Xavier University of Louisiana, (XULA) is a historically Black, Catholic college located in New Orleans, Louisiana. While Xavier’s student body is predominantly African American (74.9%), the university is open to all. Xavier is also 71.2% female and 25% Roman Catholic.
Approximately 3,200 students live and study on Xavier’s 29-acre campus. Often referred to as “Emerald City” due to it’s signature green roofs, Xavier folds seamlessly into the surrounding urban area. Student life is enriched by the social and cultural setting of New Orleans, and by campus activities designed to enhance personal growth, interpersonal skills, and leadership.
Established first as a French colony, New Orleans (also known as NOLA) was eventually sold to the United States in 1803. Today, the city is the largest in Louisiana with a popluation of nearly 400,00 and boasts many attractions and a unique culture. From the world-renowned French Quarter and Bourbon Street‘s notorious nightlife to St. Charles Avenue (home of Tulane and Loyola Universities, the historic Pontchartrain Hotel, and many 19th-century mansions), to Magazine Street, with its many boutique stores and antique shops, there is always something to do or see.
The New Orleans area is home to numerous celebrations, the most popular of which Mardi Gras. Fat Tuesday turns the city into a giant party and usually consists of a parade every day for two weeks straight. NOLA is also known as the birthplace of jazz. The largest of the city’s many music festivals is the New Orleans Jazz & Heritage Festival. Despite the name, it features not only jazz but a large variety of music, including both native Louisiana music and international artists. Along with Jazz Fest, New Orleans’ Voodoo Experience (“Voodoo Fest”) and the Essence Music Festival are both large music festivals featuring local and international artists.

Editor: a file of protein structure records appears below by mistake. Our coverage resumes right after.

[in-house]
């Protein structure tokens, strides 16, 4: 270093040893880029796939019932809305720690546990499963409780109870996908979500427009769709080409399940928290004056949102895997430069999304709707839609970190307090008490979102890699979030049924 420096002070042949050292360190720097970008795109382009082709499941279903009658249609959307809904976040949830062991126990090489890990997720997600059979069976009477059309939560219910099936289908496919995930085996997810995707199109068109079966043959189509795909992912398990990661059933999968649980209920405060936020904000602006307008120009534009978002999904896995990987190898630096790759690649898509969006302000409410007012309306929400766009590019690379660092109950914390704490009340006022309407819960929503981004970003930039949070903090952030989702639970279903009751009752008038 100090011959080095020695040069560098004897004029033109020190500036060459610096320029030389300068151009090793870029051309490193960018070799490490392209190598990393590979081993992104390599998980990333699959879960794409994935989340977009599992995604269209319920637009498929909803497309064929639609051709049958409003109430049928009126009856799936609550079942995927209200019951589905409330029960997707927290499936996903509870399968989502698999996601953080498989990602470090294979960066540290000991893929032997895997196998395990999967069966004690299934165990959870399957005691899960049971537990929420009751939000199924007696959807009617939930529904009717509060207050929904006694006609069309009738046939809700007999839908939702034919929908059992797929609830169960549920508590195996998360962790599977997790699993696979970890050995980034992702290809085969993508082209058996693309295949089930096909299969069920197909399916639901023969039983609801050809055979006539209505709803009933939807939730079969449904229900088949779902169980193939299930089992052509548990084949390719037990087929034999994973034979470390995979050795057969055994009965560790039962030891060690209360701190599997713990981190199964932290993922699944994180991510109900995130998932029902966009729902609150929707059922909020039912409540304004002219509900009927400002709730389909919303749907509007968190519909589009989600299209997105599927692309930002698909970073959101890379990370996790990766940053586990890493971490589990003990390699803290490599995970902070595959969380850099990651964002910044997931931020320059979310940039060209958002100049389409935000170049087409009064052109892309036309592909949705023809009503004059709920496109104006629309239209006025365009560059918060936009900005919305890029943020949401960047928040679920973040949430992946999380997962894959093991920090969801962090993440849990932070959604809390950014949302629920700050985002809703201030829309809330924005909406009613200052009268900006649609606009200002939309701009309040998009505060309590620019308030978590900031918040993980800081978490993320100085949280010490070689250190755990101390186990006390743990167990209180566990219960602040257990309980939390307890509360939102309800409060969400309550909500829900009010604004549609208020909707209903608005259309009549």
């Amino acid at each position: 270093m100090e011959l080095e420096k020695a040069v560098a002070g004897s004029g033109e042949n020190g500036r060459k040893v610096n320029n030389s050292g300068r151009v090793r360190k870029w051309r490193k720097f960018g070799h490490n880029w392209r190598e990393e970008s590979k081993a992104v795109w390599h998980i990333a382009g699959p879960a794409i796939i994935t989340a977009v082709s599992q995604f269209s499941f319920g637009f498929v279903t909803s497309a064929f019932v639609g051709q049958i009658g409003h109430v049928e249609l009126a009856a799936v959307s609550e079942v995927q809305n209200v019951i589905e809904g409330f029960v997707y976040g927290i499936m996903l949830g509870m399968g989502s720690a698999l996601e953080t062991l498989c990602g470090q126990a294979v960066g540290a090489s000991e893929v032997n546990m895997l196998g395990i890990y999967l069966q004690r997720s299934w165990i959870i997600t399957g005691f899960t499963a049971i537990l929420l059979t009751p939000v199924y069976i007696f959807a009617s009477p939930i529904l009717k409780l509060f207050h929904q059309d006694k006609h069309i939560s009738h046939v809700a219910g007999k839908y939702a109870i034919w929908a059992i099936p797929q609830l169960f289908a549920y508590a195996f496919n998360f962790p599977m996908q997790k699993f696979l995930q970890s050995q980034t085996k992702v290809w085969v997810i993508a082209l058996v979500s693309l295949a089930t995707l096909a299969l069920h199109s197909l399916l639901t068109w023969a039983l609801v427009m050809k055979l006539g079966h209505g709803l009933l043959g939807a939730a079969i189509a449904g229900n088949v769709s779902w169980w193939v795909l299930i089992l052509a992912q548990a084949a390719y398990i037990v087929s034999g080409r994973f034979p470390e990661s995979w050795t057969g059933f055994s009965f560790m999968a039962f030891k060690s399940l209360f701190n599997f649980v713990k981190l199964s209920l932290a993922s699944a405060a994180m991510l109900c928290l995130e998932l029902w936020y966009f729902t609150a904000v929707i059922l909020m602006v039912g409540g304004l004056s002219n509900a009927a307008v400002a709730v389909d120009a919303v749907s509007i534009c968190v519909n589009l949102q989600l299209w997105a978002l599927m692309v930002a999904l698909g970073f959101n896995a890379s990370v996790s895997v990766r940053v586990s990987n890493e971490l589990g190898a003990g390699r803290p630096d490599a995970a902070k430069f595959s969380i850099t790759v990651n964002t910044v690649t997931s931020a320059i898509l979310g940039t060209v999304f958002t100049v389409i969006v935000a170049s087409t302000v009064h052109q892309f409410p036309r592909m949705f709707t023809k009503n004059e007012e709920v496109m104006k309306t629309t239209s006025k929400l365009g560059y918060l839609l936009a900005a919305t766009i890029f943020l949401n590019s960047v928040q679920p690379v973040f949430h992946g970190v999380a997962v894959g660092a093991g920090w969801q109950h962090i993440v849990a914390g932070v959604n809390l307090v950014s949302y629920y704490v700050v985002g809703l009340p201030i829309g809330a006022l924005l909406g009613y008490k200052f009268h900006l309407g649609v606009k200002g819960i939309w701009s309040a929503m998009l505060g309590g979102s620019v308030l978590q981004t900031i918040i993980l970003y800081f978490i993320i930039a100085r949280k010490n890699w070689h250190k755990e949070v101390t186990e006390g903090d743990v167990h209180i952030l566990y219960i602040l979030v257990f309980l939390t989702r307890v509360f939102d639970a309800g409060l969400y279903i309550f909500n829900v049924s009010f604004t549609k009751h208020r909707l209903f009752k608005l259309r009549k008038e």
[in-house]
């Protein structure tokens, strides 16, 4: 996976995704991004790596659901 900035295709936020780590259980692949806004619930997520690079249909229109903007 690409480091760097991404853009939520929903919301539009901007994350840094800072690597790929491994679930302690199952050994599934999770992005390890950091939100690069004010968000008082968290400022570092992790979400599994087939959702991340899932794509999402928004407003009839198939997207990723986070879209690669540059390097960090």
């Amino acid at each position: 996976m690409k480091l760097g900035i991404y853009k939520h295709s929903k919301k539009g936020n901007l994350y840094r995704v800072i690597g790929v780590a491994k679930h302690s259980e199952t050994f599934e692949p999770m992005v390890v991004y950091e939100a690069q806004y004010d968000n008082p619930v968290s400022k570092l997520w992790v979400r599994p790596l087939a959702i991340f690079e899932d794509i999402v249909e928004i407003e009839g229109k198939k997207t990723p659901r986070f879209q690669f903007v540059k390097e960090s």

New Orleans has always been a significant center for music, showcasing its intertwined European, Latin American, and African cultures. Jazz and brass bands have are still very popular today. The city’s music was significantly influenced by Acadiana, home of Cajun and Zydeco music, and Delta blues. Much later in its musical development, New Orleans was home to a distinctive brand of rhythm and blues that contributed greatly to the growth of rock and roll.
The French Quarter (known locally as “the Quarter” or Vieux Carré) contains many popular hotels, bars, and nightclubs including Bourbon Street, Jackson Square, St. Louis Cathedral, the French Market (including Café du Monde, famous for café au lait and beignets) and Preservation Hall. To tour the port, one can ride the Natchez, an authentic steamboat with a calliope, which cruises the Mississippi the length of the city twice daily. The city’s many beautiful cemeteries and their distinct above-ground tombs are often attractions in themselves, the oldest and most famous of which, Saint Louis Cemetery, greatly resembles Père Lachaise Cemetery in Paris.
New Orleans also boasts a decidedly natural side. It is home to the Audubon Nature Institute (which consists of Audubon Park, the Audubon Zoo, the Aquarium of the Americas, and the Audubon Insectarium), as well as gardens that include Longue Vue House and Gardens and the New Orleans Botanical Garden. City Park, one of the country’s most expansive and visited urban parks, has one of the largest stands of oak trees in the world. There are also various points of interest in the surrounding areas. Many wetlands are in close proximity to the city, including Honey Island Swamp. Chalmette Battlefield and National Cemetery, located just south of the city, is the site of the 1815 Battle of New Orleans.
New Orleans is world-famous for its food. The indigenous cuisine is distinctive and influential. From centuries of amalgamation of the local Creole, haute Creole, and New Orleans French cuisines, New Orleans food has developed. Local ingredients, French, Spanish, Italian, African, Native American, Cajun, Chinese, and a hint of Cuban traditions combine to produce a truly unique and easily recognizable Louisiana flavor. New Orleans is known for specialties like beignets (served with café au lait made with a blend of coffee and chicory rather than only coffee); and Po’ boy and Italian Muffuletta sandwiches; Gulf oysters on the half-shell, fried oysters, boiled crawfish, and other seafood; étouffée, jambalaya, gumbo, and other Creole dishes; and the Monday favorite of red beans and rice.
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